House plants poisonous to a cat -Photos of plants: published under Wikimedia creative commons license license = Attribution-ShareAlike License

Heading photo: published under creative commons license = Attribution-NonCommercial-NoDerivs License

House plants poisonous to a cat- Attributions:
  • Poinsettias - by AndrĂ© Karwath aka Aka
  • Easter Lily - by Solipsist
  • Dieffenbachia - selbst fotografiert
  • Oleander - by Alvesgaspar
From House plants poisonous to a cat to cat health problems

2 comments:

  1. This is list of 24 common plants poisonous to pets :

    Aloe vera

    Symptoms: Vomiting, depression, diarrhea, anorexia, tremors, change in urine color.



    Amaryllis

    Symptoms: Vomiting, depression, diarrhea, abdominal pain, hypersalivation, anorexia, tremors.



    Azalea/rhodedendron

    Symptoms: Acute digestive upset, excessive drooling, loss of appetite, frequent bowel movements/diarrhea, colic, depression, weakness, loss of coordination, stupor, leg paralysis, weak heart rate, and recumbency for 2 or more days; at this point, improvement may be seen or the animal may become comatose and die.



    Baby's breath

    Symptoms: Vomiting, diarrhea.



    Begonia

    Symptoms: Oral irritation, intense burning and irritation of mouth, tongue, and lips; excessive drooling; vomiting; difficulty swallowing.



    Carnations

    Symptoms: Mild gastrointestinal signs, mild dermatitis.



    Castor bean

    Symptoms: Abdominal pain, drooling, vomiting, diarrhea, excessive thirst, weakness, and loss of appetite. Severe cases of poisoning can result in dehydration, muscle twitching, tremors, seizures, coma, and death.



    Chrysanthemum

    Symptoms: Vomiting, diarrhea, hypersalivation, dermatitis.



    Cyclamen

    Symptoms: Gastrointestinal irritation, including intense vomiting. Fatalities have also been reported.



    Daffodil

    Symptoms: Vomiting, salvation, diarrhea; large ingestions cause convulsions, low blood pressure, tremors, and cardiac arrhythmias.



    Gladiola

    Symptoms: Salivation, vomiting, drooling, lethargy, diarrhea.



    Hosta
    Symptoms: Vomiting, diarrhea, depression.



    Ivy (California Ivy, Branching Ivy, Glacier Ivy, Needlepoint Ivy, Sweetheart Ivy, English Ivy)

    Symptoms: Vomiting, abdominal pain, hypersalivation, diarrhea.



    Lilies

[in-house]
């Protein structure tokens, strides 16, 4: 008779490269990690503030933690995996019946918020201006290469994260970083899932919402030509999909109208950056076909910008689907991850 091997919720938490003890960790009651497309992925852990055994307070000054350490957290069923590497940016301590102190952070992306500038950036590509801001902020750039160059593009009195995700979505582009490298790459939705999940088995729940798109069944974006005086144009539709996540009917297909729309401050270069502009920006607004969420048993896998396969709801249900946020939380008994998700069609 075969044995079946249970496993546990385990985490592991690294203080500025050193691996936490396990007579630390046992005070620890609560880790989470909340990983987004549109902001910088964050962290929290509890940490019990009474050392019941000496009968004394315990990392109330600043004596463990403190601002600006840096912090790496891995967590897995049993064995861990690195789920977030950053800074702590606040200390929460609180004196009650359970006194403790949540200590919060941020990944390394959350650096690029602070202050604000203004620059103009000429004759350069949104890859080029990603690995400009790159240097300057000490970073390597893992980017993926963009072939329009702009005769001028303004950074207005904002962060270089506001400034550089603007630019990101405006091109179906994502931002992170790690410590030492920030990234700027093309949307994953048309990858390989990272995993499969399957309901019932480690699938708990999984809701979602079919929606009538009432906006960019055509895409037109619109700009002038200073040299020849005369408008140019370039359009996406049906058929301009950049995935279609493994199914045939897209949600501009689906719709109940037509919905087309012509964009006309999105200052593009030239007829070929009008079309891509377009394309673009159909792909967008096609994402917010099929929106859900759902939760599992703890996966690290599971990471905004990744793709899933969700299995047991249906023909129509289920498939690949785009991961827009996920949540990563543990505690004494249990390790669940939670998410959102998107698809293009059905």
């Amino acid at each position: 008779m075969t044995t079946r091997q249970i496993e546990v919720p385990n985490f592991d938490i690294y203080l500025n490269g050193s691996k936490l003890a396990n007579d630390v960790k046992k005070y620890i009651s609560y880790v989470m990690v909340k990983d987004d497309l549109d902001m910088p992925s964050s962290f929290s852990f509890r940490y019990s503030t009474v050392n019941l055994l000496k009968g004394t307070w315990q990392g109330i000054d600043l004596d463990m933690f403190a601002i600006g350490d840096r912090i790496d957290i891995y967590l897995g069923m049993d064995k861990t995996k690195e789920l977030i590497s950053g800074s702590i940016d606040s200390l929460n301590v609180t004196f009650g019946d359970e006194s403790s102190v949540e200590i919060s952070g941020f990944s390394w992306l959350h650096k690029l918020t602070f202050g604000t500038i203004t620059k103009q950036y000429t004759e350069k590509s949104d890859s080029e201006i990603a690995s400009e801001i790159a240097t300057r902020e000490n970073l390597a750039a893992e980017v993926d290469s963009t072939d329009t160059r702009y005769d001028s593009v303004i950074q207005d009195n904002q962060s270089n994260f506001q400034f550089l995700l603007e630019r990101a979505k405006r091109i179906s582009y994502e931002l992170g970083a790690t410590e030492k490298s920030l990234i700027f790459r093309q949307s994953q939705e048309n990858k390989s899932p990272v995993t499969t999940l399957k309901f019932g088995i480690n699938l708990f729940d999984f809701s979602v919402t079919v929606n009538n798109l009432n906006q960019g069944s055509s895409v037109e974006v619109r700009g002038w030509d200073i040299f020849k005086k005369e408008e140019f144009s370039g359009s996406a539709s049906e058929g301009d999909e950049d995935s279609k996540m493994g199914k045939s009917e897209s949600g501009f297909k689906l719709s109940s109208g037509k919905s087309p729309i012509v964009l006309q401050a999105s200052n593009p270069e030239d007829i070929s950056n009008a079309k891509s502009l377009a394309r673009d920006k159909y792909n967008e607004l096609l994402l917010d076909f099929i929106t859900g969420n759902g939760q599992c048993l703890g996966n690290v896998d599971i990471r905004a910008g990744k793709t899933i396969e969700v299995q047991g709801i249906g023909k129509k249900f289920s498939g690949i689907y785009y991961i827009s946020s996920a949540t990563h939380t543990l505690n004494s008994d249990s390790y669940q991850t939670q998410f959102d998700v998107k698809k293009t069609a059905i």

Symptoms: Kidney failure.



    Milkweed

    Symptoms: Vomiting, profound depression, weakness, anorexia, and diarrhea are common; may be followed by seizures, difficulty breathing, rapid, weak pulse, dilated pupils, kidney or liver failure, coma, respiratory paralysis, and death.



    Morning glory
    Symptoms: Gastrointestinal upset, agitation, tremors, disorientation, ataxia, anorexia, hallucinations.



    Oleander
    Symptoms: Colic, diarrhea (possibly bloody), sweating, lack of coordination, shallow/difficult breathing, muscle tremors, recumbency, and possibly death from cardiac failure.



    Poinsettia
    Symptoms: Irritating to the mouth and stomach, sometimes causing mild vomiting.



    Pothos
    Symptoms: Oral irritation, intense burning and irritation of mouth, tongue, and lips; excessive drooling; vomiting; difficulty swallowing.



    Sago palm
    Symptoms: Vomiting, melena, jaundice, increased thirst, hemorrhagic gastroenteritis, bruising, coagulopathy, liver damage, liver failure, death.



    Tomato plant
    Symptoms: Hypersalivation, inappetence, severe gastrointestinal upset, diarrhea, drowsiness, depression of the central nervous system, confusion, behavioral change, weakness, dilated pupils, slow heart rate.



    Tulip/narcissus
    Symptoms: Intense gastrointestinal irritation, drooling, loss of appetite, depression of the central nervous system, convulsions, and cardiac abnormalities.



    Yew
    The bark and leaves of this very popular evergreen provided the basis for the cancer-treatment drug, paclitaxel -- but general ingestion of any part of the tree (except the flesh of the berry) can be very dangerous to animals. Horses have an especially low tolerance to yew.

    Source :
    http://growing-houseplants.com/

    ReplyDelete
  2. Thanks for the list. Really nice contribution.

    ReplyDelete